I agree with the nay-sayers about Cuckoo’s Nest in that Nicholson is terrible in the top-hero role (unfortunately, James Dean was dead) and agree with the plus-note people that Louise Fletcher redeems the foul, dated sexism of the concept of Nurse Rached. (Kidz, it was this: stuffy, norm-obsessed, perfectly domesticated women were holding freed spirits and wild men back. Like they had that power.)
Bill Clinton had a number of cowardly moments, but one that really stuck in my craw was the whole “didn’t inhale” garbage. The first POTUS to admit he was going to let the powerless rot in jail for ages because of a harmless “crime” he had committed himself. That’s a new level of hypocrisy and indifference to the weak.
I fell short when I forgot that there was a confessed tyrannical agenda behind these irrational “wars.” And I see how it worked. Operating in total ignorance, my parents thought maryjuana was Satan incarnated in a plant.
Some people call it the album for only the most devoted Presley fans.
I won’t go that far (these good-is-bad-is-outside-in propositions give me sorassisis), but I will agree with Marcus that it is “perversely listenable.”
And you’ll pry my copy (the only one I ever saw and way more than I could sanely afford at the time) from my cold, dead, peanut-butter stained hands.
[EDIT]: This turned up during vinyl filing this afternoon (Aug. 22) and … uh … don’t hate me … but I continue to believe “There’s No Room To Rhumba in a Sports Car” is quite a clever novelty, and seems mostest ridiculousest in this context. Now, the “Old MacDonald Had a Farm” indeed must have been written by the Martian authors of “How To Eat Humans.”
Dr. Andrew Weil wrote some of the most exciting books about drugs and mind liberation I ever read.
The Natural Mind was a coherent manifesto without dropout drapery that argued many cultures used psychedelic drugs to shape young minds and the upsides were notable. Included original research into native-culture ceremonies and many insights. I have not read this completely revised version. But to be blunt I would say his original expression, warts and all, beats it.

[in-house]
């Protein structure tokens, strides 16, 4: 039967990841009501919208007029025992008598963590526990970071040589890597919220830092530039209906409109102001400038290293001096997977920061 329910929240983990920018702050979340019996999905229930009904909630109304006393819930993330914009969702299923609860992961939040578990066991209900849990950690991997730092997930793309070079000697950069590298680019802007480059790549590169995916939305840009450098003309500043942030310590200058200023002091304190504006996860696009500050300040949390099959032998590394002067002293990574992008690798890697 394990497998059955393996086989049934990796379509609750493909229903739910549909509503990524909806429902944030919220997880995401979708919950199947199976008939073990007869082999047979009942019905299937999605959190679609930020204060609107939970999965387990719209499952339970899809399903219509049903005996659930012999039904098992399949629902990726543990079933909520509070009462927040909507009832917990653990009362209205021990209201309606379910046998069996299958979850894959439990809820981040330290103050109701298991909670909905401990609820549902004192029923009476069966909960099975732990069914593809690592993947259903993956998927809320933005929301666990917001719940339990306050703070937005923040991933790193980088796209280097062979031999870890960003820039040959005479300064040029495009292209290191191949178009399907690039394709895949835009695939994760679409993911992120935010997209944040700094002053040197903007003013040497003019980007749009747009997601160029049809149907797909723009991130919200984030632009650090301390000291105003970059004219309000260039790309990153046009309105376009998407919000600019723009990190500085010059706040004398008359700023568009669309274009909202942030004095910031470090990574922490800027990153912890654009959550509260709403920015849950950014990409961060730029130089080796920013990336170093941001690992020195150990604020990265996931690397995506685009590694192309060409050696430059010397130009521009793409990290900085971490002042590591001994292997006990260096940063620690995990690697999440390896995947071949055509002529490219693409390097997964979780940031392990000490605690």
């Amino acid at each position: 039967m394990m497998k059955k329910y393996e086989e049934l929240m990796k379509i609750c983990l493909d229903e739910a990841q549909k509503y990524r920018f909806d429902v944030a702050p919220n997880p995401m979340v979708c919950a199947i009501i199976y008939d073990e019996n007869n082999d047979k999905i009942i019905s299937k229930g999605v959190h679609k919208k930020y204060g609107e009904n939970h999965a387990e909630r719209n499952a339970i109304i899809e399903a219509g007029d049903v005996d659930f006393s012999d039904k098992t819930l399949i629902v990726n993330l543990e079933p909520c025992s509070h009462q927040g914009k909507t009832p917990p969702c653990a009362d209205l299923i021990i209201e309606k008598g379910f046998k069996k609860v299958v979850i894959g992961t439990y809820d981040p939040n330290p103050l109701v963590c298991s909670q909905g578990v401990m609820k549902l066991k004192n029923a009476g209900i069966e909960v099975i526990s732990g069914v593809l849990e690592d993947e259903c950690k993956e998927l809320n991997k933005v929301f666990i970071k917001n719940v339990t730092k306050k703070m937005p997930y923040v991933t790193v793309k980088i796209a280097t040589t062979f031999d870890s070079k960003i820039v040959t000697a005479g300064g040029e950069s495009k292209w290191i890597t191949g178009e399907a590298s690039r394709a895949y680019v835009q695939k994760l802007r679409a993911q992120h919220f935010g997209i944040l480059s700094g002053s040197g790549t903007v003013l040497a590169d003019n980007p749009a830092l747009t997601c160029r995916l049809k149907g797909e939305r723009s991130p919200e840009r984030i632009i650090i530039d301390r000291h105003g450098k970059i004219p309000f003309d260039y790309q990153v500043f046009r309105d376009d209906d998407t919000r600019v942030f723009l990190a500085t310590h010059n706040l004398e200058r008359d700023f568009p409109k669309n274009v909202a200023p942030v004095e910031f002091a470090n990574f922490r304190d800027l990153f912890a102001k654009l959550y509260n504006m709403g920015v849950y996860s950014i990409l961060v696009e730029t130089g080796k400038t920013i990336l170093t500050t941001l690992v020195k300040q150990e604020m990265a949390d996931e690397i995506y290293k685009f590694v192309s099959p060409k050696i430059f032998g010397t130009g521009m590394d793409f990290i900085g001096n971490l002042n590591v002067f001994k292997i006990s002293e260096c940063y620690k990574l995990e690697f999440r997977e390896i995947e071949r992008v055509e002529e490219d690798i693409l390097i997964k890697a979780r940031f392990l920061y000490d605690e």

The thing that weirded me out about his followup — The Marriage of the Sun and Moon — is that he had obviously figured cashing in on New Age vibes would pay off more than a lonely crusade to make acid experimentation a more normal and controlled part of American psychology research. Like they say, the beginning of the end.
Originally recorded at the end of Pepper’s career (1979-1982) and released only on a tiny Japanese label. Finally came out here in 1997 and then about 10 years after that I stuffed it into a storage box and let it rot without playing it. What kind of fool am I? An Art-Pepper-deprived fool, is what.
The consensus is that these sessions present a uniquely relaxed Pepper who can sway and glide through his specialty, ballads. And I hear that. I also hear a lifetime of suffering from the ravages of a ferocious heroin addiction — and the many superb numbers can exorcise any sort of pain.
Along with his autobiography Straight Life, I consider Hollywood All-Star Sessions Pepper’s end-of-the-(hard)-road masterpieces.